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Argentine Tango music at Escuela de Tango de Buenos Aires

“Un lamento” by Carlos Di Sarli y su Orquesta Típica (1942)

Graciano De Leone

Bandoneonist, leader and composer
(16 July 1890 – 21 June 1945)

This porteño was initially guitarist. His friend, Eduardo Arolas, persuaded him to pick up bandoneon. He had two brothers that were musicians, Pascual who was pianist and Nicolás, guitarist. He lived for a long time on Tacuarí 1870 and his whereabouts were the neighborhood of Barracas and Parque Lezama.

Even though he was a “fueye” man, the first bucks he got were playing guitar at the Café de las Mercedes in La Boca when teamed up with the bandoneon player Antonio Cacace, widely popular by that time. This took place until he came to know Arolas in 1909 one evening that he crossed the city to El Abasto area.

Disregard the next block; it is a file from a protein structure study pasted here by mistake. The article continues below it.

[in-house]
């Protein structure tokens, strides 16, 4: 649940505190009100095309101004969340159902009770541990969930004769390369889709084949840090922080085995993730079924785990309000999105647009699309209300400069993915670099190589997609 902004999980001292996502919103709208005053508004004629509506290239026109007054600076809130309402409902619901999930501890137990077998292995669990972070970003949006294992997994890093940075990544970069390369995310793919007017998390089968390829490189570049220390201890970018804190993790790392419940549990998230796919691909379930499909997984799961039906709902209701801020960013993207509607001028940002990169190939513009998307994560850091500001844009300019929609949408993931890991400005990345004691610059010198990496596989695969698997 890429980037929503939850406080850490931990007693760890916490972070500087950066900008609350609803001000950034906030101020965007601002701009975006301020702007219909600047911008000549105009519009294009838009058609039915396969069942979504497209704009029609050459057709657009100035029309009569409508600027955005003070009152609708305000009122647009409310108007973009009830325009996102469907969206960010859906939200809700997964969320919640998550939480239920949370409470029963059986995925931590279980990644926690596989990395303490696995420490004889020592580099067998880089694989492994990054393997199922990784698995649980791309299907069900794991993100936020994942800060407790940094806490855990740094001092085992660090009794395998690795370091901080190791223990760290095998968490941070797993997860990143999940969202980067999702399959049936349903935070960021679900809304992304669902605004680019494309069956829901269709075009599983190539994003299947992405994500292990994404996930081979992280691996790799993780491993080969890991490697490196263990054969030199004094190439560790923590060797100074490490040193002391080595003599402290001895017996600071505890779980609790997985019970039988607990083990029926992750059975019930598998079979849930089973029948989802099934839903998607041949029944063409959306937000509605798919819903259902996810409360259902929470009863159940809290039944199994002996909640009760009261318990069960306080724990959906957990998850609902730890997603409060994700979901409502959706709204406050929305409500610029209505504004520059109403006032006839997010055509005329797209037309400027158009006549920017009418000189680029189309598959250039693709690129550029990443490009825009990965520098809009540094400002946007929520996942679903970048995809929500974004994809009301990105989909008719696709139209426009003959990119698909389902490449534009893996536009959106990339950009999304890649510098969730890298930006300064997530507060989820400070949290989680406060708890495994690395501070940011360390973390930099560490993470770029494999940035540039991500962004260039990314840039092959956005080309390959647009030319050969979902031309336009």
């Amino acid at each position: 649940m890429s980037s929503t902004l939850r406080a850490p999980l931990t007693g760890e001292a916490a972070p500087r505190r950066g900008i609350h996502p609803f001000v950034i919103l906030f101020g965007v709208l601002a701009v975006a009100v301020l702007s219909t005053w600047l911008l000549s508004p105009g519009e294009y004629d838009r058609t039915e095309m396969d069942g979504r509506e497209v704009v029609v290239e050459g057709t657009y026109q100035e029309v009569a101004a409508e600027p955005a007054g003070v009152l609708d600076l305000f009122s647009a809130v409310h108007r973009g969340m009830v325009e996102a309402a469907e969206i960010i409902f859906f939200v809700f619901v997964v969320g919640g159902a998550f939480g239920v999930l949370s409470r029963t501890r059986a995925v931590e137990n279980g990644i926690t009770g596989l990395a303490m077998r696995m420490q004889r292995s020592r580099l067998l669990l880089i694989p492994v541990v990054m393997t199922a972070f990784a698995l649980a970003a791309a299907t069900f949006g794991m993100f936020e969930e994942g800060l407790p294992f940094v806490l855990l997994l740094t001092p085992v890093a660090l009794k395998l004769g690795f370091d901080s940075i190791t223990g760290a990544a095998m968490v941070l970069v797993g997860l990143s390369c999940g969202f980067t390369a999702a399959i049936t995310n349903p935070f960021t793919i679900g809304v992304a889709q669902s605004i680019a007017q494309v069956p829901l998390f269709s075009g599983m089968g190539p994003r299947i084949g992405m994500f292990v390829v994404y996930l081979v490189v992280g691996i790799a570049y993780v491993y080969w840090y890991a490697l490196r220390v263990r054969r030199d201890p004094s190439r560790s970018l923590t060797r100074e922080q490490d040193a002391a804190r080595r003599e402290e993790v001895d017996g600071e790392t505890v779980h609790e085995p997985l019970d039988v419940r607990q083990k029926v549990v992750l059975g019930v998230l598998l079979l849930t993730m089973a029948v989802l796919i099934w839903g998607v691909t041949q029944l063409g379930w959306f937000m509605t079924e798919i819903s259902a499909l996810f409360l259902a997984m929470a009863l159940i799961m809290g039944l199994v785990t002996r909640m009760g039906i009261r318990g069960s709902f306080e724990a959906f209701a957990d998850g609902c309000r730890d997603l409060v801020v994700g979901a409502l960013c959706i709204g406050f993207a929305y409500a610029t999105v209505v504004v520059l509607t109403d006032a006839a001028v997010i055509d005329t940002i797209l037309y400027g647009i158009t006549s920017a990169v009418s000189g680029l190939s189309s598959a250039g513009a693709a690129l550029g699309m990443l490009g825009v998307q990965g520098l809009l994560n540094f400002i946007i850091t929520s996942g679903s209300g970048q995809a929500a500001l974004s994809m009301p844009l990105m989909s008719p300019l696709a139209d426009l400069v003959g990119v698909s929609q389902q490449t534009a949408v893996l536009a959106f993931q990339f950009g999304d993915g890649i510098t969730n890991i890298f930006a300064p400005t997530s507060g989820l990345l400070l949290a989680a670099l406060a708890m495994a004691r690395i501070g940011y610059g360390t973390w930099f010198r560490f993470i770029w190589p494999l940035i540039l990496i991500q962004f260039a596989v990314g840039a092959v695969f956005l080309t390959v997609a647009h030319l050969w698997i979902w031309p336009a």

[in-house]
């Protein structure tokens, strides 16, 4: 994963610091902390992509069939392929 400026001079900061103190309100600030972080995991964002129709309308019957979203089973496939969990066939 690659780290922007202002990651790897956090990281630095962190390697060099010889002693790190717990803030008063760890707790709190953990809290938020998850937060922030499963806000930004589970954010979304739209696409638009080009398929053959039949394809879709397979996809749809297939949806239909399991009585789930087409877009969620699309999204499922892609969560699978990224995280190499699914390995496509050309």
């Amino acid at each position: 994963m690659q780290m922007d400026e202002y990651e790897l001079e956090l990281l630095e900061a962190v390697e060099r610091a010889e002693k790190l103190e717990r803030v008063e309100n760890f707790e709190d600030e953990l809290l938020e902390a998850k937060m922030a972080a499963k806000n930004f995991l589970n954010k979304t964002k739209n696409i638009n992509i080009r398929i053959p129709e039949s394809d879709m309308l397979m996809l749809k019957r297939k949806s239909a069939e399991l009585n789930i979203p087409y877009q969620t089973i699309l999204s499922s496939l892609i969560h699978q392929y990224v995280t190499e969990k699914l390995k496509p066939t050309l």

They played in numerous backyard balls adding a violinist that played by ear and was known as “El Quijudo”. Now as bandoneon instrumentalist, Arolas himself had passed on to him the music of the first number, a waltz, “Las sirenas” and one by Alfredo Bevilacqua, “Recuerdos de la pampa”.

His beginning with the new instrument was —towards 1910—… Continue reading.

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Marcelo Solis

I was born in Argentina. Through my family and the community that saw my upbringing, I have been intimately involved with the culture of Tango all my life, and have been an Argentine Tango dance performer, choreographer and instructor for over 30 years. I profoundly love Tango dancing, music, and culture, particularly that of the Golden Era. I am a milonguero.

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